So far, since making the offers, Viking has bought several properties, including Serojanie Singh's at 133 E. 22nd Court for $632,800. Singh, who lives in New York, couldn't be reached for comment.
Viking's biggest coup came last week when the developer purchased 16 properties from former rival Nader Salour, president of Abacoa Development Co. and a principal in Cypress Realty.
Cypress Realty was runner-up in the race to become Riviera Beach's master developer. For months, Cypress Realty was rumored to be waiting in the wings to take Viking's place if the developer were to bail out of the project because it couldn't come to terms with the city.
In the deal, Viking bought the seven properties between 14th and 15th streets that were subject to eminent domain. The developer also got nine other properties located throughout the community redevelopment area.
Salour bought the properties a year ago from John Staluppi, once one of the largest land owners in the redevelopment area. Staluppi sold the land for an undisclosed amount, and that better positioned Cypress Realty to become the city's master developer.
Meanwhile, Viking has withdrawn three offers because the owners were either unwilling to sell or their counteroffers exceeded the amount the developer would pay. Those properties cover an entire block between 21st and 22nd Streets, and that makes it easy for Viking to build around them, said Bob Healey, Viking's chairman.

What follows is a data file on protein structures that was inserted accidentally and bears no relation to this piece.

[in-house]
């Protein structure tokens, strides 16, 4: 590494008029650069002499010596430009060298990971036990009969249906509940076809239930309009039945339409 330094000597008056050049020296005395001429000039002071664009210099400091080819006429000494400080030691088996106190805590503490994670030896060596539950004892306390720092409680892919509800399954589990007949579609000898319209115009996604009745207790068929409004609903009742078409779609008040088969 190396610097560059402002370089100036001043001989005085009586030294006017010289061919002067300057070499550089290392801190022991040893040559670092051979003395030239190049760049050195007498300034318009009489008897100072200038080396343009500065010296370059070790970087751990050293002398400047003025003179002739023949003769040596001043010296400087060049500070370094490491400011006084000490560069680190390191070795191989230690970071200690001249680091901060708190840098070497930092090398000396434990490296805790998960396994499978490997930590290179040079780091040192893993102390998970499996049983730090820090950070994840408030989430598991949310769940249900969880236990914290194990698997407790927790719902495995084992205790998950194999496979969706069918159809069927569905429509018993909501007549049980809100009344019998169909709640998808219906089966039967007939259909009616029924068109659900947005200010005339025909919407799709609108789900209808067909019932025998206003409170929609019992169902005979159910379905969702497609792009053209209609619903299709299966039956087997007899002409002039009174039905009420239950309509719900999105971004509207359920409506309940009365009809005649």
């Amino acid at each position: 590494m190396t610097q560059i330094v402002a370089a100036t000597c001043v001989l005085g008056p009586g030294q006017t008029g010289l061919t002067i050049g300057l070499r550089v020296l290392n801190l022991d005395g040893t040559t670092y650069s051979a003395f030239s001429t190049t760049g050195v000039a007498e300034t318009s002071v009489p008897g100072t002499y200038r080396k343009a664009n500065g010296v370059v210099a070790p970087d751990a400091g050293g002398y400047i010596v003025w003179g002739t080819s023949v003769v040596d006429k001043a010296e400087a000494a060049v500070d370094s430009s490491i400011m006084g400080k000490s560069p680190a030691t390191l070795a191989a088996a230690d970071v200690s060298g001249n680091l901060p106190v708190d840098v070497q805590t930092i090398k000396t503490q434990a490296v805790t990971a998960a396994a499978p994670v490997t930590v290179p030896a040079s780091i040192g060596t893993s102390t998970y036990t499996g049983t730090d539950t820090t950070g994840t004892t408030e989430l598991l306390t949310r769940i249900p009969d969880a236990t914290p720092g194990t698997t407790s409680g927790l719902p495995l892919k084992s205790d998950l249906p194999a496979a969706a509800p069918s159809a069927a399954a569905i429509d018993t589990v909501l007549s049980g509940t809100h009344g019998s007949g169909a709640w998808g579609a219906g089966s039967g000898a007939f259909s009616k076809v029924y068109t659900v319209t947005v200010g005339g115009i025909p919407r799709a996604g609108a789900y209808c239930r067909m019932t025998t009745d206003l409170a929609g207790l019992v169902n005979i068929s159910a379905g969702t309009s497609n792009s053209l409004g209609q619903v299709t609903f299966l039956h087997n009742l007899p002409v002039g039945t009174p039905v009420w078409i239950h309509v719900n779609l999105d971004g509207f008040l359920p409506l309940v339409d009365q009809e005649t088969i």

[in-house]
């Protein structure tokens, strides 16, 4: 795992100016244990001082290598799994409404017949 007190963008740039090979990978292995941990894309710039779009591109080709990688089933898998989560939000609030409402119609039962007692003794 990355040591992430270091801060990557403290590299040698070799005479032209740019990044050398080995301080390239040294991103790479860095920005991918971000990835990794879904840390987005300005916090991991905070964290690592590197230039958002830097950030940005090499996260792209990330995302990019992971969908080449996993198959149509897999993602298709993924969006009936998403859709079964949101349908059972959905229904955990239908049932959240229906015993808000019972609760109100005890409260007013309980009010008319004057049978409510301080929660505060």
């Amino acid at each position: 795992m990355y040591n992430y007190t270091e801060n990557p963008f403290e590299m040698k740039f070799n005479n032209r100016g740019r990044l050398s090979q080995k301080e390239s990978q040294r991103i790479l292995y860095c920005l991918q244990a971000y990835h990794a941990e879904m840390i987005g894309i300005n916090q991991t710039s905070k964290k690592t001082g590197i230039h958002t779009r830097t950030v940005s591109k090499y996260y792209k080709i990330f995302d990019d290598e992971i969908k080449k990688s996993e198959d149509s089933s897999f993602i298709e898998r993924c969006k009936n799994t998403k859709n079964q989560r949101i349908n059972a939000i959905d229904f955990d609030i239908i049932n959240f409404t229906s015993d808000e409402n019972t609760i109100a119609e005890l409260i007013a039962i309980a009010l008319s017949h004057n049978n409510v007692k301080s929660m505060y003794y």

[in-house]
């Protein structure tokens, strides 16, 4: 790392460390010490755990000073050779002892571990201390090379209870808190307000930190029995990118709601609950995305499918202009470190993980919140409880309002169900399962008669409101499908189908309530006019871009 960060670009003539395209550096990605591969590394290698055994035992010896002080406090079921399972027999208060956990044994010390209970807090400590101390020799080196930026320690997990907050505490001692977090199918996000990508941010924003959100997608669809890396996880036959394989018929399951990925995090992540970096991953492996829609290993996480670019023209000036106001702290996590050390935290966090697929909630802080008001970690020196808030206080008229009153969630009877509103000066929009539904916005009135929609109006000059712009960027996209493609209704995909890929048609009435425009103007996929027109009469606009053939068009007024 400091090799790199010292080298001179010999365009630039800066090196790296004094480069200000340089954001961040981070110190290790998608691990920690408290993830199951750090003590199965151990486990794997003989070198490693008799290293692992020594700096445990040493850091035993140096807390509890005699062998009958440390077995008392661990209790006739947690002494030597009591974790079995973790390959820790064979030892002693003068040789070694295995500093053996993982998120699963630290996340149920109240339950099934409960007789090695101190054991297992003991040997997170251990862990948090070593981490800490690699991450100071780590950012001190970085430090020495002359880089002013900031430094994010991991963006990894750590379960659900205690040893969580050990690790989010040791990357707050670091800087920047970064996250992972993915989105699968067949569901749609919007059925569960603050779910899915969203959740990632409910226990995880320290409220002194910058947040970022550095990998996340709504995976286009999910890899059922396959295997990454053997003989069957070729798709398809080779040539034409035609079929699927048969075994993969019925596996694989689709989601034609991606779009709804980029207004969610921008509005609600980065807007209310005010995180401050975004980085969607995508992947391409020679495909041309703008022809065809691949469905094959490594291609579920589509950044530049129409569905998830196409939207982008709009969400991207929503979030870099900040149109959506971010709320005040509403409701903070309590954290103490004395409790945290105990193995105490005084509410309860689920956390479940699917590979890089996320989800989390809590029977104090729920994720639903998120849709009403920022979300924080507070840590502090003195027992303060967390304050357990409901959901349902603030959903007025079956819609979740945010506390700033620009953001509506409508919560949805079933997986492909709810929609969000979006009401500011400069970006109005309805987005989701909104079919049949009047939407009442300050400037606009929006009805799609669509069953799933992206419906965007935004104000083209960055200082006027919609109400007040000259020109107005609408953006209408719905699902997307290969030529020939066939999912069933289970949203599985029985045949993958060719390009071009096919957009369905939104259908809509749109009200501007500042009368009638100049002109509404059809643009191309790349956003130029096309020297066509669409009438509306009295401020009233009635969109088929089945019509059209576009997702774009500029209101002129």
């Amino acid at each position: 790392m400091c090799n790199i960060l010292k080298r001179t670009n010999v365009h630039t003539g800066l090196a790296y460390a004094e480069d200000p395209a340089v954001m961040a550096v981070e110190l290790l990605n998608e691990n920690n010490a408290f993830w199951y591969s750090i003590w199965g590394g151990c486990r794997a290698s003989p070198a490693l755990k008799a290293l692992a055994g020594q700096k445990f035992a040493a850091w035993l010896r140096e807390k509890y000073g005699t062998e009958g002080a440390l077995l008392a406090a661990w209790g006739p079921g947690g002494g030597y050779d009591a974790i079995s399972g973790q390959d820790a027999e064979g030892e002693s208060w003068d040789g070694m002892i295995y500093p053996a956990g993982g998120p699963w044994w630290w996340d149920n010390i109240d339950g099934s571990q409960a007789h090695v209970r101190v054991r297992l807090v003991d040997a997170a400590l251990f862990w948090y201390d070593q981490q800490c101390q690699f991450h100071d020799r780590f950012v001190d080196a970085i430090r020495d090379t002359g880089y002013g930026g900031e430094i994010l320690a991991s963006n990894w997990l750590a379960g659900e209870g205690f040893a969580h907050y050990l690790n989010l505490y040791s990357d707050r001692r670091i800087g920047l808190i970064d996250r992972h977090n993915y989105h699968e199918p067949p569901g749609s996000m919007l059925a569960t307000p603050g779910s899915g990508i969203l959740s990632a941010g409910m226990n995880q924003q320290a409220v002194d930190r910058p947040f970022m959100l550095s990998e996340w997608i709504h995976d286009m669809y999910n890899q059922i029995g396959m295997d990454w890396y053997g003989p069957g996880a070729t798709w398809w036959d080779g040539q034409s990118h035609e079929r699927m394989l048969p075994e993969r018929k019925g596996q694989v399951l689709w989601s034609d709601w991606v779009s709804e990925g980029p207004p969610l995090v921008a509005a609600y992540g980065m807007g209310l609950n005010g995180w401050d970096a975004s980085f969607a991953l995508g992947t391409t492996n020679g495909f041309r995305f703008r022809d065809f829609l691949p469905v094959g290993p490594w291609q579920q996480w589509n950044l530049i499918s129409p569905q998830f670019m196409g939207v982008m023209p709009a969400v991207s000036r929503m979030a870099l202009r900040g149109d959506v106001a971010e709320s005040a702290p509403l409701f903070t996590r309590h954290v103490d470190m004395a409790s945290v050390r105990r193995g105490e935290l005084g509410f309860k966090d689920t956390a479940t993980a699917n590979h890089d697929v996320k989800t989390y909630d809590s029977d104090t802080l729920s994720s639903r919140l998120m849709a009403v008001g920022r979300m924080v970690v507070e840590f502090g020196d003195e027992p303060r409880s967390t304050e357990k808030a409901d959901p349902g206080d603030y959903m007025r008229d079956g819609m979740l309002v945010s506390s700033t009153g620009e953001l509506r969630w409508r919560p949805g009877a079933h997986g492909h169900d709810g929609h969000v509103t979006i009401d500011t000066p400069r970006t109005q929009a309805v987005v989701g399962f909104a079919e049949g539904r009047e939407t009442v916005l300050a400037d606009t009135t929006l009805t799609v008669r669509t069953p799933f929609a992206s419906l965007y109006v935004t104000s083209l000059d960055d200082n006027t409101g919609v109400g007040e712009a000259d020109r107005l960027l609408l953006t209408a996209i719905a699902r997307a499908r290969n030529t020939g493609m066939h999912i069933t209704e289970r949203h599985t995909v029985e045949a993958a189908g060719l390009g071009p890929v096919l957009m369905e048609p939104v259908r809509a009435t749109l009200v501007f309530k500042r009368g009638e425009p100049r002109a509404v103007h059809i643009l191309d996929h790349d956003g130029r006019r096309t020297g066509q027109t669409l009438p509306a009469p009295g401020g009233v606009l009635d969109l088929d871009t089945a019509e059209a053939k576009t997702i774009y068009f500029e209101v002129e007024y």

"People think we're going to pay three or five times the value of their land," Healey said. "We can't do it because the economics don't sustain it."
Healey, however, was forced to pay more for land this year because Wayne Huizenga Jr. quietly came to town. The son of billionaire and Miami Dolphins owner, Wayne Huizenga, bought property in January and paid more than triple its value for tax purposes.
One such seller was Martha Babson, a vocal critic of the city's use of eminent domain for redevelopment. Babson, who appeared on a national news show condemning the project, sold her home at 156 E. 21st St. for $732,000, more than three times its $202,454 appraised value.
Deals like that prompted a short-lived bidding war between Viking and Huizenga, said Healey, who initially was unaware that Huizenga had stepped on Viking's turf. The two developers apparently resolved their differences and a Huizenga spokesman said the company is moving forward with plans to build a mega yacht servicing center in Riviera Beach.
Virginia Merchant, owner of Sea Shell City, 2100 Broadway, said she was originally offered $2 million for her property. Sea Shell City, an eclectic gift shop, has been in Riviera Beach for 50 years, she said.
The deal was pulled off the table and Merchant heard nothing from the developers until she received the letter on behalf of Viking.
Viking's offer, she said, was considerably lower: $800,800.
"If I'm offered good money, I'll take it," said Merchant, who said she won't sell at that price.
Meanwhile, just a few blocks away, Stroby is content tooling around town in her gray Plymouth Horizon, which she bought new in 1987. At her age, she just wants to live near her touchstones: St. Francis of Assisi Catholic Church on 20th Street, the Walgreens's on the corner of Blue Heron Boulevard and the Dollar General Store just up the street on Broadway.
"I thought I was going to be here forever," said Stroby, a retired registered nurse and great-grandmother. "If I have to move, I just want to be somewhere close by here."
Palm Beach Post: http://www.palmbeachpost.com